The question of what motivates great writers to write has been discussed by writers and critics for decades. Italo Calvino said that he wrote “to give vent to my feelings and because I like it”, and that “one writes most of all in order to take part in a collective enterprise.” Meanwhile, George Orwell suggested the motivation for writing came from “a mystery” that the writer was trying to uncover. David Foster Wallace simply said it was “about fun”.
As readers, we often wonder what it was that compelled writers we admire to tell their stories. According to some studies, 30% of writers “write to educate, influence and help others”; 2% did it for “exposure and fame”, 2% did it for “curiosity” and 13% did it simply because they “had to” – as though there were no other option for it.
The statistics, of course, will only get you so far. What is interesting is to see how they correlate with some of the well-known thoughts and musings on this topic from famous authors. Here, we might begin to understand why some authors feel as though there is no other choice open to them but to write and to tell their stories.
Think of the words of the magnificent Maya Angelou, for instance, when she says that “there is no greater agony than bearing some untold story inside you.”
Here, we can begin to explore that central conceit, that the supreme animating force of the writer may be the irrepressible impossibility of not writing.
This is something picked upon by James Baldwin, who described the need and urgency of writing as “Something that irritates you and won’t let you go. That’s the anguish of it. Do this book, or die.”
This, at first, seems to bear so much similarity to Angelou’s quote that a common concept of the pain of not writing seems to be developing. Yet Baldwin also notes – in an interview with George Plimpton, founding editor of the Paris Review – how writing is also about clarifying one’s own thoughts and consciousness:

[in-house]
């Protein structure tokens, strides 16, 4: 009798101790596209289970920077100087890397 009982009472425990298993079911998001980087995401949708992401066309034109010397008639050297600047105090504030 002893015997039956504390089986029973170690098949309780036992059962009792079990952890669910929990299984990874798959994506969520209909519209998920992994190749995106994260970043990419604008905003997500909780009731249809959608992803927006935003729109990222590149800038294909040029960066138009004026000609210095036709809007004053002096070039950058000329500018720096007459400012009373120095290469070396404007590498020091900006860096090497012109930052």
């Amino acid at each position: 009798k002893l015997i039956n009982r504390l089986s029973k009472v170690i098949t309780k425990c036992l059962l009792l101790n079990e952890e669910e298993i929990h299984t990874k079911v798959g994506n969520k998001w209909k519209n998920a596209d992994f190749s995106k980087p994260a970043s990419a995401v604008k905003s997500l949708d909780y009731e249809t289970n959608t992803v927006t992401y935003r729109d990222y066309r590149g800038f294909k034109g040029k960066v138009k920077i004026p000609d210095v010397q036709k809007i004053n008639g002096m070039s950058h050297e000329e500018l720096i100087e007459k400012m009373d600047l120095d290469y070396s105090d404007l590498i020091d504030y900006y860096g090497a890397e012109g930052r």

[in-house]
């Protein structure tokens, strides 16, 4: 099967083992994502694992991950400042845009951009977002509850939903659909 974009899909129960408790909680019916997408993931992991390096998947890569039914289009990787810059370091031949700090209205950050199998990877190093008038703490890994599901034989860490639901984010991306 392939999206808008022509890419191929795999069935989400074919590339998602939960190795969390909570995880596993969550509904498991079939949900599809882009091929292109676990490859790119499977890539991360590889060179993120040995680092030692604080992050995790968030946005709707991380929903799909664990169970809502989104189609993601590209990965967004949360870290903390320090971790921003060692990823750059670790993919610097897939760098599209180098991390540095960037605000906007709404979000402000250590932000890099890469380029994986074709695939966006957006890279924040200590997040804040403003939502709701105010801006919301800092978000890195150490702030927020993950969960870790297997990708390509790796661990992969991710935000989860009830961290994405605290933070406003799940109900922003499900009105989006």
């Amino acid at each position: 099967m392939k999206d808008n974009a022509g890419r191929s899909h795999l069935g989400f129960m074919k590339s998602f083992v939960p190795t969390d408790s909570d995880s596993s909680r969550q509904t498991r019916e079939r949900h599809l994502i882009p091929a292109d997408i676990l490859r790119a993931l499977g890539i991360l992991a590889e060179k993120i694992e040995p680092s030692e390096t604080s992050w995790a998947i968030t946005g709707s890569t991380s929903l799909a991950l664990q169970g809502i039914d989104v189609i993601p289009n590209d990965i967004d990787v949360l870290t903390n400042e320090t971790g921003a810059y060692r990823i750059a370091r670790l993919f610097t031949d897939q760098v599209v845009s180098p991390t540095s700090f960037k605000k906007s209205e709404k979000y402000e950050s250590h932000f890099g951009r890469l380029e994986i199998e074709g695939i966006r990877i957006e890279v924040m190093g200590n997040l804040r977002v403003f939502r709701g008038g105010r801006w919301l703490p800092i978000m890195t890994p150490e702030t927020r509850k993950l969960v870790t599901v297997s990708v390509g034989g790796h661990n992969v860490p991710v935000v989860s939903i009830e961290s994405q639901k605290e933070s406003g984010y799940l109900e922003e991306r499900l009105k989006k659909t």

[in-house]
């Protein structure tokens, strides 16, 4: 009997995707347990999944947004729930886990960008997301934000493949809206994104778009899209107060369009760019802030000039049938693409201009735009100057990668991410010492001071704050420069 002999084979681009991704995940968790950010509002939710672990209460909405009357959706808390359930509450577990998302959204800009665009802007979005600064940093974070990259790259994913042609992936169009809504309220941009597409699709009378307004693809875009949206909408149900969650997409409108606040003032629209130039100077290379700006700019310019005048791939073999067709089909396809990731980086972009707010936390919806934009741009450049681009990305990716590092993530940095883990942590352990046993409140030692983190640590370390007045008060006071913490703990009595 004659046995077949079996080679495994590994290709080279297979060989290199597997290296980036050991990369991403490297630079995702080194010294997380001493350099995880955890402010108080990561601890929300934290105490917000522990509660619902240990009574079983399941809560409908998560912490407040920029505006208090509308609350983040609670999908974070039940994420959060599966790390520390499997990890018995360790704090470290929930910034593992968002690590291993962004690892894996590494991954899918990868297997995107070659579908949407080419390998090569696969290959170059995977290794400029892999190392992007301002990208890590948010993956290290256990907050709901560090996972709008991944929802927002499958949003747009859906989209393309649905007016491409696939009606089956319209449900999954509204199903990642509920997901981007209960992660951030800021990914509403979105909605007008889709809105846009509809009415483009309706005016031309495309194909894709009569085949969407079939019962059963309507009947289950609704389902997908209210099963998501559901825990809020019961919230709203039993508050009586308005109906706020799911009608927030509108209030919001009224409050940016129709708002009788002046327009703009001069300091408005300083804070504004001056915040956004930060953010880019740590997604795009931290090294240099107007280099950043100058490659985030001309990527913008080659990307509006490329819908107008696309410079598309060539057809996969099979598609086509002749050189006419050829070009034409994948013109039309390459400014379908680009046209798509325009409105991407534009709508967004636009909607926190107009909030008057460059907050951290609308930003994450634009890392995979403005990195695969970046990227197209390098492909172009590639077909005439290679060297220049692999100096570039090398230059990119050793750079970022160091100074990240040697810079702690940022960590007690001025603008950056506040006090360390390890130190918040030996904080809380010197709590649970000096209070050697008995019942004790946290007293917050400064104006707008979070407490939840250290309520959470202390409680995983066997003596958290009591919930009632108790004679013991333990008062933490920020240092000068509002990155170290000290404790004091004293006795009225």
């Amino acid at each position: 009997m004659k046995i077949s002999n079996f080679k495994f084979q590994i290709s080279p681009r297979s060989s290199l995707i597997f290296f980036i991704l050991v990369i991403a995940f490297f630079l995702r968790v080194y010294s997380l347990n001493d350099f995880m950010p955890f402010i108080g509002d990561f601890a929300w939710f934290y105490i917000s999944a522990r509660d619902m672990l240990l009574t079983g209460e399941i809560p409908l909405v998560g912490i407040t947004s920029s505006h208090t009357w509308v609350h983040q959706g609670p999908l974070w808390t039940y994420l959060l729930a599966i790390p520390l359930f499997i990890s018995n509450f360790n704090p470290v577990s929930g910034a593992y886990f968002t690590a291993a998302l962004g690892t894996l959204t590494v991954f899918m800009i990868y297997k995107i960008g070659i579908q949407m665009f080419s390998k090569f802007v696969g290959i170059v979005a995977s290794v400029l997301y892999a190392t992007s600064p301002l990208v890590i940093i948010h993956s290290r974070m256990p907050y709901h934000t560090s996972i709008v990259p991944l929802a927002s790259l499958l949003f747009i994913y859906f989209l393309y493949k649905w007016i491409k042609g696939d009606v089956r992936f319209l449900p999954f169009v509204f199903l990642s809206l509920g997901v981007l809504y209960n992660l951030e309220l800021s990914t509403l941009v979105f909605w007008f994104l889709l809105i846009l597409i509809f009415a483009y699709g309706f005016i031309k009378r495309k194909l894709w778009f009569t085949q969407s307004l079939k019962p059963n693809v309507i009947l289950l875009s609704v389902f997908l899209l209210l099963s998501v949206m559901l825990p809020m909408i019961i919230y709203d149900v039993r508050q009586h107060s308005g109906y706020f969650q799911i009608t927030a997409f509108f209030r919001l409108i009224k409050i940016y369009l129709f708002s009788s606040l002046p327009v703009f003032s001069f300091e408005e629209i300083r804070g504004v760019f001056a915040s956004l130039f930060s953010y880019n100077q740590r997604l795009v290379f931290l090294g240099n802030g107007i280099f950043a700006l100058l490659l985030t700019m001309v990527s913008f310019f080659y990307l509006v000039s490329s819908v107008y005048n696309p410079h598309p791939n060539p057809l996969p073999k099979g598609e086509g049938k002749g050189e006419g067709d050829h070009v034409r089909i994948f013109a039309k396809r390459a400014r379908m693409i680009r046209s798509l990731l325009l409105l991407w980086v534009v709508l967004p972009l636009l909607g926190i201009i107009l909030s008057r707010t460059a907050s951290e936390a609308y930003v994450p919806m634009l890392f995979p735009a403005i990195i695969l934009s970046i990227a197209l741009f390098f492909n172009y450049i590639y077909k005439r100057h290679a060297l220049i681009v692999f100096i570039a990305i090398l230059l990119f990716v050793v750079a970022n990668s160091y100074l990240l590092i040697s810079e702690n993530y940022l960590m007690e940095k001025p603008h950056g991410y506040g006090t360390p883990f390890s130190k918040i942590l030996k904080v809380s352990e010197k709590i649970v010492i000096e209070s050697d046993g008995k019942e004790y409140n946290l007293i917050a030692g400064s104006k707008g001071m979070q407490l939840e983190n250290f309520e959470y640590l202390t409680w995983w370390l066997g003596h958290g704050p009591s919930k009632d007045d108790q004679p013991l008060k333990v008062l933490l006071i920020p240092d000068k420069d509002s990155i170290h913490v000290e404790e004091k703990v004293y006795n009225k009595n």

“When you’re writing, you’re trying to find out something which you don’t know. The whole language of writing for me is finding out what you don’t want to know, what you don’t want to find out. But something forces you to anyway.”
This bears more correlation with the idea of uncovering the “mystery” George Orwell spoke of; yet it also falls into the categories of “curiosity” and a desire “to educate” (even if the only person being educated in this instance is the writer, the idea of self-discovery and self-education through writing still therefore plays a vital motivating role for authors).
For further evidence that the desire for self-discovery is a powerful motivating force for writers, think of the NaNoWriMo competition, which challenges writers to start and complete a 50,000 word novel during the month of November.
Chris Baty, the founder of NaNoWriMo, has said that many entrants to the contest never intend to publish their books. Instead, they write for the creative experience “of discovering the novel within them”.
Just as great literature explores new worlds, new ideas, new feelings; and ultimately the depth of what it is to be human, so too, it seems, does writing provide a tool for exploration. As Harper Lee said: writing “is a self-exploratory operation that is endless.”